21 make his phone call, and he reminded me the other day that that is what we

22 did on that day.

23 Q. So nobody -- there were no indications, there were no -- nothing

24 that would perhaps indicate that it was a critical day, that the next day

25 something would happen in the Lasva Valley?

Page 24640

1 A. No. In the evening, we watched television, as usual, and we then

2 saw the story about the abduction of Zivko Totic and his escort in

3 Zenica. But we had by that time already grown accustomed to those

4 incidents and extraordinary situations because it had already become quite

5 a frequent occurrence that the TO, that is, BH army, would be involved in

6 some incidents directed at the HVO or individuals.

7 Q. So that incident did not lead you to conclude that there would be

8 a frontal clash.

9 A. No, because incidents were a frequent occurrence and nobody could

10 draw any conclusions from that, or at least I did not. I mean, I could

11 not really draw any conclusions, and I think if anything important were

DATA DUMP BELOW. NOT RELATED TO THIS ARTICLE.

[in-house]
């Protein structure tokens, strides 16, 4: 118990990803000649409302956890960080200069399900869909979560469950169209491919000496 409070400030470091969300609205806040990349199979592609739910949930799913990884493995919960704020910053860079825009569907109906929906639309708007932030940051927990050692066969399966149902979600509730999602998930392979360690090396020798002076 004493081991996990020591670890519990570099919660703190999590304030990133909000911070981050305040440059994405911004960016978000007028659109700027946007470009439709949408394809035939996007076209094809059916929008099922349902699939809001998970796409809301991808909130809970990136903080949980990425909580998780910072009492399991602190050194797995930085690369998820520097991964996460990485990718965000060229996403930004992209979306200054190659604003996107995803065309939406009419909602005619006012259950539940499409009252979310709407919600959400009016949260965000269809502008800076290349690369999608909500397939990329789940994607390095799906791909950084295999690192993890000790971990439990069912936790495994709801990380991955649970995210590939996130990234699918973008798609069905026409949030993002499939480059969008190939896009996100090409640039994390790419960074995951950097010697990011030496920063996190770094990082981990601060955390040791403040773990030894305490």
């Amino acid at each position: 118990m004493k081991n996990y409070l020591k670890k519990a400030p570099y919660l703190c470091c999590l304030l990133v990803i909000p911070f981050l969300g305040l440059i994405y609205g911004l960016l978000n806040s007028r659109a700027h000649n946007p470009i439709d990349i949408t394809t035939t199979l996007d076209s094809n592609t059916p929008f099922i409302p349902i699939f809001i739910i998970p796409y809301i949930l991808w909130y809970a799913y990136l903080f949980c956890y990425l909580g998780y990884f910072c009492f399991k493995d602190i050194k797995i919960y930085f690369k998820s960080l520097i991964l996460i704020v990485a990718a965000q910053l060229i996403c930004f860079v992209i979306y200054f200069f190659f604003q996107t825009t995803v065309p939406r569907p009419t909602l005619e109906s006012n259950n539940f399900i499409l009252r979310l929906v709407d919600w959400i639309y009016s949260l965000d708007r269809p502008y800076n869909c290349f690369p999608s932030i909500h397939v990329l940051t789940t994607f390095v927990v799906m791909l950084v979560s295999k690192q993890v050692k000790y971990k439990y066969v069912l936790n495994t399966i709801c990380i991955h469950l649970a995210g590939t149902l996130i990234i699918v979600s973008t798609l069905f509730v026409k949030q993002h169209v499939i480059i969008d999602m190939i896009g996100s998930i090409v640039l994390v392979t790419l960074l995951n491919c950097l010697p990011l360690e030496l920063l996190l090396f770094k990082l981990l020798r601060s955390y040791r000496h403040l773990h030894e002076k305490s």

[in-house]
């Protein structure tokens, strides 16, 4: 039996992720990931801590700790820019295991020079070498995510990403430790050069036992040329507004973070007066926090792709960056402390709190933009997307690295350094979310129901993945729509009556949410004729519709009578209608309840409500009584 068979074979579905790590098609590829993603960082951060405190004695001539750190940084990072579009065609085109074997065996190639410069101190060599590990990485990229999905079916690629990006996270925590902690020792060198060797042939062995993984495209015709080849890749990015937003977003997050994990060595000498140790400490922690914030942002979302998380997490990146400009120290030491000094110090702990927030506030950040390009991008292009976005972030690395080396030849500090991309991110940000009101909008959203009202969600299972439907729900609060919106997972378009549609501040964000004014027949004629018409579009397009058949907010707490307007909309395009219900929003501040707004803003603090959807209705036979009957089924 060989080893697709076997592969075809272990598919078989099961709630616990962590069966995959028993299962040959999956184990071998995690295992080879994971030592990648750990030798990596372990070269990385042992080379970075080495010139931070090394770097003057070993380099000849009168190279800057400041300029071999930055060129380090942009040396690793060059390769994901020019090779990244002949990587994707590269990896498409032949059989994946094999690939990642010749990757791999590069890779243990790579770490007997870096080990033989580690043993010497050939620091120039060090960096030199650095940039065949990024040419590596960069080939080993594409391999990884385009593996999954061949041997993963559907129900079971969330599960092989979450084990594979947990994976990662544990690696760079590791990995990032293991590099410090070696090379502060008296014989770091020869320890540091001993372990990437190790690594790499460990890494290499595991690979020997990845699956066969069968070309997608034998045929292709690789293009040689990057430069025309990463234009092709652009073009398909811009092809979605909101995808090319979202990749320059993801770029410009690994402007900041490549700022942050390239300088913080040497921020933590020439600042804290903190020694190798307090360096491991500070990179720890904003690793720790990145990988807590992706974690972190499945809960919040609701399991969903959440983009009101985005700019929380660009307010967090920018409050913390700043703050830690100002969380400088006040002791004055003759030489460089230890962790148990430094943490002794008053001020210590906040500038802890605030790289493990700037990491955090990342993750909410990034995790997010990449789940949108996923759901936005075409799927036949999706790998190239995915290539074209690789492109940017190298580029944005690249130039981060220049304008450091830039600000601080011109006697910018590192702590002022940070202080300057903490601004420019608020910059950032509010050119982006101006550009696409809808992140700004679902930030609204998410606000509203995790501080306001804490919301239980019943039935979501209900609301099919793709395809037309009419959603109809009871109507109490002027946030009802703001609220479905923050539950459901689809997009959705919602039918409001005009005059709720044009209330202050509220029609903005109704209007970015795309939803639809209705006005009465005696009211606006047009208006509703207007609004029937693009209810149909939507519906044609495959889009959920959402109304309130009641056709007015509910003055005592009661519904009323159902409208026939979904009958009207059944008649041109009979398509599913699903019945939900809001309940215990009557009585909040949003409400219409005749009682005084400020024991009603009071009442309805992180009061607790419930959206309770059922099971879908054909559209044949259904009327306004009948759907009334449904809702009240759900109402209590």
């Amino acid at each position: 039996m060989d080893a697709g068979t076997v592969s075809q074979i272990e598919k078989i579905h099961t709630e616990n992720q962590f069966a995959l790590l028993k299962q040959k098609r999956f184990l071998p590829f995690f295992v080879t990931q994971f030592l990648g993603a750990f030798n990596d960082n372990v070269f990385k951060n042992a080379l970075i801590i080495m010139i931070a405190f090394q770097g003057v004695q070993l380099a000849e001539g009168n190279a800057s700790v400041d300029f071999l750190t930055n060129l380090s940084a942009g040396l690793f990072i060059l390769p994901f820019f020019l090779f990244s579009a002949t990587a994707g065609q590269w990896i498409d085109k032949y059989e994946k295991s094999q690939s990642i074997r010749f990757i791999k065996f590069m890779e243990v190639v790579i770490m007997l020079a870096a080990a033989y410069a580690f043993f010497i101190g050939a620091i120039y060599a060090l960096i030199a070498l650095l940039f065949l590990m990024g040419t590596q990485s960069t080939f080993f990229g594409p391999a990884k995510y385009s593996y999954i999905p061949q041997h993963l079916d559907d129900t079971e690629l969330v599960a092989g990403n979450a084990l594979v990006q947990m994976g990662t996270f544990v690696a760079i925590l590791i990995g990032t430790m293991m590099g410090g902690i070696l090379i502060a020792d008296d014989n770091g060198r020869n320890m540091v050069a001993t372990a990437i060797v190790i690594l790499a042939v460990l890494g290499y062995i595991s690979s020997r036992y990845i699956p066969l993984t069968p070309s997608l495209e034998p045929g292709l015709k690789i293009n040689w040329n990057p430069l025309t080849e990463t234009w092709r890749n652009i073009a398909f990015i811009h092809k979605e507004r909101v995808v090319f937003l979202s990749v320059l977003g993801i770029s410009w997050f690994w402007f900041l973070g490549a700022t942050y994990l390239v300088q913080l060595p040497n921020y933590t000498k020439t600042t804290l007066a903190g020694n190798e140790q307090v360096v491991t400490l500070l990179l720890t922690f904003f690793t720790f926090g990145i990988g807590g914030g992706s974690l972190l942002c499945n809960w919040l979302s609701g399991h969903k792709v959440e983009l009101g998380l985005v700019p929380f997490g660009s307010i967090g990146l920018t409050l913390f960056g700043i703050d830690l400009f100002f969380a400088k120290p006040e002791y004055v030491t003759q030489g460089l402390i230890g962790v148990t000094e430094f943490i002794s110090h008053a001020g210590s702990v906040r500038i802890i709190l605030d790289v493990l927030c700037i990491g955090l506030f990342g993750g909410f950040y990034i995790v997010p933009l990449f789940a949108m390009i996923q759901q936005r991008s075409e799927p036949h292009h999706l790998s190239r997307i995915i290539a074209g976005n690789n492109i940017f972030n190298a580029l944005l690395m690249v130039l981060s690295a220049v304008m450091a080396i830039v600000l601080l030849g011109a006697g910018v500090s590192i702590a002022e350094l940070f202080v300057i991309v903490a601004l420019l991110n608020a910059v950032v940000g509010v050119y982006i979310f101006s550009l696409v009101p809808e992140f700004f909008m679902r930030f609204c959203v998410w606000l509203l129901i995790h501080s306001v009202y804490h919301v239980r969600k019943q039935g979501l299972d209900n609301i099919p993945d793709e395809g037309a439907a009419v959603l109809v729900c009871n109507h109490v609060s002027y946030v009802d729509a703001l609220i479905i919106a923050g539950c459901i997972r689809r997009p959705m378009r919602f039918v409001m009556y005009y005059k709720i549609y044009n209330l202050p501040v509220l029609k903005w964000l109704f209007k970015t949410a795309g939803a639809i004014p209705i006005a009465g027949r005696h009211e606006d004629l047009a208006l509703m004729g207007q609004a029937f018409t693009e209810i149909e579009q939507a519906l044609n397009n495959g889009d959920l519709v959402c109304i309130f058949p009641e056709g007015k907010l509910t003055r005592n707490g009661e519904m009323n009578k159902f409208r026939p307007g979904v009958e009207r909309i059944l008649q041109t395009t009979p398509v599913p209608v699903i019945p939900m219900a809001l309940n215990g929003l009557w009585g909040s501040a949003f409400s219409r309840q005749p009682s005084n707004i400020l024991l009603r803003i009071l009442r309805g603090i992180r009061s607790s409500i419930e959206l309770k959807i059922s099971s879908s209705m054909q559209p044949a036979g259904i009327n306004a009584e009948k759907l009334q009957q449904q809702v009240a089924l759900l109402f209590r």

12 happening, I would have learnt it, because such information always finds a

13 channel to reach people. So that is why I think that nothing was in the

14 offing, really, nothing was being prepared, because I simply did not have

15 any information whatsoever about anything being under way.

16 Q. When was the first time that the defence office gave you any

17 task? And what was it?

18 A. I think it was on the fourth day, when the courier from the

19 defence office, I believe he went from one door to the other, informing

20 all the men of military age to report to the defence office. My building

21 is not far from the post office building, and I went there straight away.

22 I wouldn't know exactly the names of all those who were there. But a